Ozone may cut wine allergies
allergy-causing sulphites, possibly leading to healthier and less
allergenic wine, scientists have found.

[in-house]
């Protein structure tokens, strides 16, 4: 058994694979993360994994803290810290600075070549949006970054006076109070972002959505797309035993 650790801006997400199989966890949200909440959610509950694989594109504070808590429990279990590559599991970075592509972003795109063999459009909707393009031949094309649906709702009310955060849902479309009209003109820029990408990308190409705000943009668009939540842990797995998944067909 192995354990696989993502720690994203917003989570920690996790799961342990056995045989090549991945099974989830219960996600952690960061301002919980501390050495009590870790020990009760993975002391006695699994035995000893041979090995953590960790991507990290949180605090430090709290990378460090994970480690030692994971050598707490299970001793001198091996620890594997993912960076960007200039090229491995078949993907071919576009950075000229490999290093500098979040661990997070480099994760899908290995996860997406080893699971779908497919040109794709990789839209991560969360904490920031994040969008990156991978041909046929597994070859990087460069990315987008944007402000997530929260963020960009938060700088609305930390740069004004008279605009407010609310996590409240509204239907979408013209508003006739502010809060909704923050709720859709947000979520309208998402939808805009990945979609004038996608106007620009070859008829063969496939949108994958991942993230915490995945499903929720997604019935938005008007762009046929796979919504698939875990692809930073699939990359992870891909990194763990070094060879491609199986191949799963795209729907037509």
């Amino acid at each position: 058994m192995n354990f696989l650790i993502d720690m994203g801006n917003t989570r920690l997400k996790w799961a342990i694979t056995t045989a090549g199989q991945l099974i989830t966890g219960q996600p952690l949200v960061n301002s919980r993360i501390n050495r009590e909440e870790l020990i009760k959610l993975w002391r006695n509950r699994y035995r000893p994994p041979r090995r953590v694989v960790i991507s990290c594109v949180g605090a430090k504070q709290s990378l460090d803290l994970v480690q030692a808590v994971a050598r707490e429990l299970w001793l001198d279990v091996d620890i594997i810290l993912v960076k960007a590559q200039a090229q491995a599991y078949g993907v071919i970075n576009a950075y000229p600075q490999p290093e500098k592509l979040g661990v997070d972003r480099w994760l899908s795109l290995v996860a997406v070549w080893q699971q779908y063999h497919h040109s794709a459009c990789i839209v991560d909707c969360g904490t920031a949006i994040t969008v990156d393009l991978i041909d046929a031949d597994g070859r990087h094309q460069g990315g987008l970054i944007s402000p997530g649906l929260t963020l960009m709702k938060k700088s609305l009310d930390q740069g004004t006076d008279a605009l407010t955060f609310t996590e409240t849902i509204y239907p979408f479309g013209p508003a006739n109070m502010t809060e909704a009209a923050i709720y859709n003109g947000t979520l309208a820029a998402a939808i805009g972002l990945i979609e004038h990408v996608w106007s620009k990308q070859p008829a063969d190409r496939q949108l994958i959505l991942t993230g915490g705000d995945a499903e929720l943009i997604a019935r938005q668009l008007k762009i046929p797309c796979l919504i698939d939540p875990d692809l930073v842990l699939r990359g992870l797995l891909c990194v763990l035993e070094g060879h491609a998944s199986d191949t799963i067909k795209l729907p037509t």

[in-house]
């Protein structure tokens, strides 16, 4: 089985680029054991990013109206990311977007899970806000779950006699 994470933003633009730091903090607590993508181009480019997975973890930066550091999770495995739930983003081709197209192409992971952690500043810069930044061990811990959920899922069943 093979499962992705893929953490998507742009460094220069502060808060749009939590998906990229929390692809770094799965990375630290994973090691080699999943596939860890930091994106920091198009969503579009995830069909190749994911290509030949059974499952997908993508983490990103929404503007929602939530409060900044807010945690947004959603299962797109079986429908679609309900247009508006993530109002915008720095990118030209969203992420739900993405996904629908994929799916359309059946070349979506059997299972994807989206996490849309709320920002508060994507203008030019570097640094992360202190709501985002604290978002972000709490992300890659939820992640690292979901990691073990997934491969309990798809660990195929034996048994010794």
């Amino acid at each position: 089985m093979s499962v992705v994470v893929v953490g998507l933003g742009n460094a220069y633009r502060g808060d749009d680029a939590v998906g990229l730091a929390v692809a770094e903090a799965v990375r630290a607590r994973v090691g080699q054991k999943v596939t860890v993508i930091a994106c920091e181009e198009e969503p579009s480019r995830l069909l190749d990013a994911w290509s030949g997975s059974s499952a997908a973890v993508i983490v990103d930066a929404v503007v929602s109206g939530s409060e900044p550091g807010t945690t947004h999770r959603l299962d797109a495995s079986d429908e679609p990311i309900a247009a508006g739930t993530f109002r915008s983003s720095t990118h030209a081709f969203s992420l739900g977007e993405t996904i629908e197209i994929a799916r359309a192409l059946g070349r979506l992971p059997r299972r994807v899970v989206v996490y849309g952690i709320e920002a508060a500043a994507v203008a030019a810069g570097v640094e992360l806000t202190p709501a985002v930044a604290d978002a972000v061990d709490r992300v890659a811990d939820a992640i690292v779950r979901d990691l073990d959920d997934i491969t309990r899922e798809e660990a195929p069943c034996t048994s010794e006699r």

The researchers, from the Technical University of Cartagena in Spain, say their new technique of exposing grapes to ozone was 90 per cent as effective as sulphur dioxide in preventing decay. Ozone-treated grapes also contained up to four times more antioxidants, the team say in a peer-reviewed article in the Journal of the Science and Food of Agriculture. Their work could help the wine industry reduce the allergenic potential of its products, and also furthers the development of a healthy wine category. Sulphites are commonly used as a preservative in a wide range of food products, including wine. Sulphur dioxide often lies trapped in the head space of wine bottles between the cork and the wine. But sulphites are known to cause violent allergic reactions some people, particularly those with asthma, which means many wines sold in the EU now have to put 'contains sulphites' on their bottles, under the bloc's allergy labelling rules. Andrew Waterhouse, chair of the Department of Viticulture at the University of California, Davis, said the new ozone technique could replace sulphites during the liquification process. One problem may be cost. Sulphites remain a cheaper way of preserving products and tight operating margins may discourage firms from making a switch. An added advantage of ozone is its ability to increase antioxidant content in grapes, however. Several studies have emerged recently charting the protective effect of antioxidant compounds in red wine against heart disease. The compounds have already been linked to lower risk of various illnesses, including cancer, in other foods. The ozone team said they were still not sure why their technique raised antioxidant levels in grapes. But the discovery may aid the development of a 'healthy', premium wine category. UK supermarket Sainsbury's recently launched 'Red Heart' wine, which claims to contain more antioxidants than other wines on the market. For more on the ozone research, see Journal of the Science and Food of Agriculture (doi 10.1002/jsfa.2780), and Chemistry & Industry, the magazine of the Society of Chemical Industry.